Friday, April 28, 2017

Quarterly Limitation on Payments Statements (QLOPS)

There are certain contract clauses that require contractors to prepare and submit "Quarterly Limitation on Payments Statements" (QLOPS). These typically include Price Redetermination contracts (see FAR 52.216-5 and -6) and Incentive Price Revision contracts (see FAR 52.216-16).

A QLOP is a statement that shows

  1. the total contract price of all supplies delivered or services performed and accepted by the Government and for which final prices have been established.
  2. the total cost (estimated to the extent necessary) reasonably incurred for the items included in No. 1 above.
  3. the portion of the total interim profit that is in direct proportion to the supplies delivered or services performed and accepted by the government and for which final prices have not been established and
  4. the total amount of all invoices or vouchers for supplies delivered or services performed and accepted by the Government (including amounts applied or to be applied to liquidate progress payments).

QLOPS are required to be submitted quarterly to three groups; the contracting officer (CO), the administrative contracting officer (ACO) and the cognizant contract auditor (usually DCAA).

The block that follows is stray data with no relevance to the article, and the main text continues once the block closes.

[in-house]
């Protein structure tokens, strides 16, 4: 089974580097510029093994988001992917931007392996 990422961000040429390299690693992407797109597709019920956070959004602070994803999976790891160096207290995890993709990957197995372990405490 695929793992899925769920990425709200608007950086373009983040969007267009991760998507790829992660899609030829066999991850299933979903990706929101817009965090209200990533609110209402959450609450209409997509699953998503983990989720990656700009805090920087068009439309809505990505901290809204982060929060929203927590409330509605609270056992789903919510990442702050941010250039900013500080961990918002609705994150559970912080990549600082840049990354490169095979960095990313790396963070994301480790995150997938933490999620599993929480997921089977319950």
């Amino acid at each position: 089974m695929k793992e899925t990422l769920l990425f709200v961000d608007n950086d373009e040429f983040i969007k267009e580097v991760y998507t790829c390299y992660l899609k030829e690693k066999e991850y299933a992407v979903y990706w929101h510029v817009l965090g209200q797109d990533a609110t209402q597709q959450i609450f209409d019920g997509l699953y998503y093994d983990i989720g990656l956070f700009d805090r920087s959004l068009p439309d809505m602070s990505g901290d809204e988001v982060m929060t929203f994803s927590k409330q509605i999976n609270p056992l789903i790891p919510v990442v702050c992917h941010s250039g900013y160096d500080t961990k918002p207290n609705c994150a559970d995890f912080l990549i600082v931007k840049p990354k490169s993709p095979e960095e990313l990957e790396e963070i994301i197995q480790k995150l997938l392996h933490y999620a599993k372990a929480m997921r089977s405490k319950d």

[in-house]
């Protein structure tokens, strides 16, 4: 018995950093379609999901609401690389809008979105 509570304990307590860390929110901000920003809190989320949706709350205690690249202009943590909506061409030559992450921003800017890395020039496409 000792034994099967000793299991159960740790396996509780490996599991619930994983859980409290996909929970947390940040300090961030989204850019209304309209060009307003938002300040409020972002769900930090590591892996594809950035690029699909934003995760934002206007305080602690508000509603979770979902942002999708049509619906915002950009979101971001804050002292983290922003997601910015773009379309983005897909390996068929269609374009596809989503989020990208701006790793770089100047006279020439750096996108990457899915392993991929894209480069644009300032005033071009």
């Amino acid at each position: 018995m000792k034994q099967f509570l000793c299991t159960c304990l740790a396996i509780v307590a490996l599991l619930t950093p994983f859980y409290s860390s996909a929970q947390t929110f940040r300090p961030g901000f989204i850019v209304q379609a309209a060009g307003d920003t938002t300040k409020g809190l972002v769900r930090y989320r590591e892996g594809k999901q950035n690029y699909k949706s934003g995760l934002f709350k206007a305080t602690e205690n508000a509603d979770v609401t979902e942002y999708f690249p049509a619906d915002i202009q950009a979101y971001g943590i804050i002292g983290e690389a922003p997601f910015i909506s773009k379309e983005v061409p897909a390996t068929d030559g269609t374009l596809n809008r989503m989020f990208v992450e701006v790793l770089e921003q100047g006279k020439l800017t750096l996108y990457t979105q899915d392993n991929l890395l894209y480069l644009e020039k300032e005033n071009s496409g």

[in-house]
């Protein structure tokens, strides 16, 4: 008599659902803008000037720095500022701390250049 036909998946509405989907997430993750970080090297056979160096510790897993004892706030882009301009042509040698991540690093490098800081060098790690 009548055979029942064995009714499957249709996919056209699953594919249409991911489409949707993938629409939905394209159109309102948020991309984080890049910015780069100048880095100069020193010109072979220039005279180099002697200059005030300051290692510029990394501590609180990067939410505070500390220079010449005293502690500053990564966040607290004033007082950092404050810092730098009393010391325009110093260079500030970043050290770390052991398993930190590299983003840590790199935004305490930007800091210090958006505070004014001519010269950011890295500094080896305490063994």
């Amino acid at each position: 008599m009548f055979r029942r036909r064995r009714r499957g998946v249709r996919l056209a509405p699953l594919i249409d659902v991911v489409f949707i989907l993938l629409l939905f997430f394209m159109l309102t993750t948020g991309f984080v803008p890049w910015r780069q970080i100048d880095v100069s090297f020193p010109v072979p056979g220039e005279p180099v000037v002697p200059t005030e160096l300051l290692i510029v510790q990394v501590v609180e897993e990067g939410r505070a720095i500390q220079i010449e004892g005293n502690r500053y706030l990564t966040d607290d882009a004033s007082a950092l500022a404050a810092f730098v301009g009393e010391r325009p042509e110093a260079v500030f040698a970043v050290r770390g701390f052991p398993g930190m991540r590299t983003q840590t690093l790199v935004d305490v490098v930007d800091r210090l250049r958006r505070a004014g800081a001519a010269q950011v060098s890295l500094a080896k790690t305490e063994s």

The purpose of QLOPS is to ensure that billing prices during contract performance are within a reasonable range of the expected final prices or estimates at completion (EACs). The Government does not want to ever be in a position where it has paid or reimbursed a contractor for more than the intrinsic value of the products delivered or services performed. To do so puts the Government at financial risk.

DCAA (Defense Contract Audit Agency) has a program for auditing QLOPS. Essentially, the audit will trace contractor representations back to accounting books and records and ensure that the reports are internally consistent with other reporting requirements such as progress payment requests, CPRs, budgets, and other management reports.

These audits can be intrusive and disputes sometimes occur regarding the "rights" of the auditor to view certain contractor information such as budgets and internal management reports. Contractors should find a way to satisfy the auditor however because he/she has certain audit objectives to meet. Disputes over access to records that are not resolved at the auditor level are usually elevated to the ACO or Contracting Officer level and that rarely works out well for contractors.

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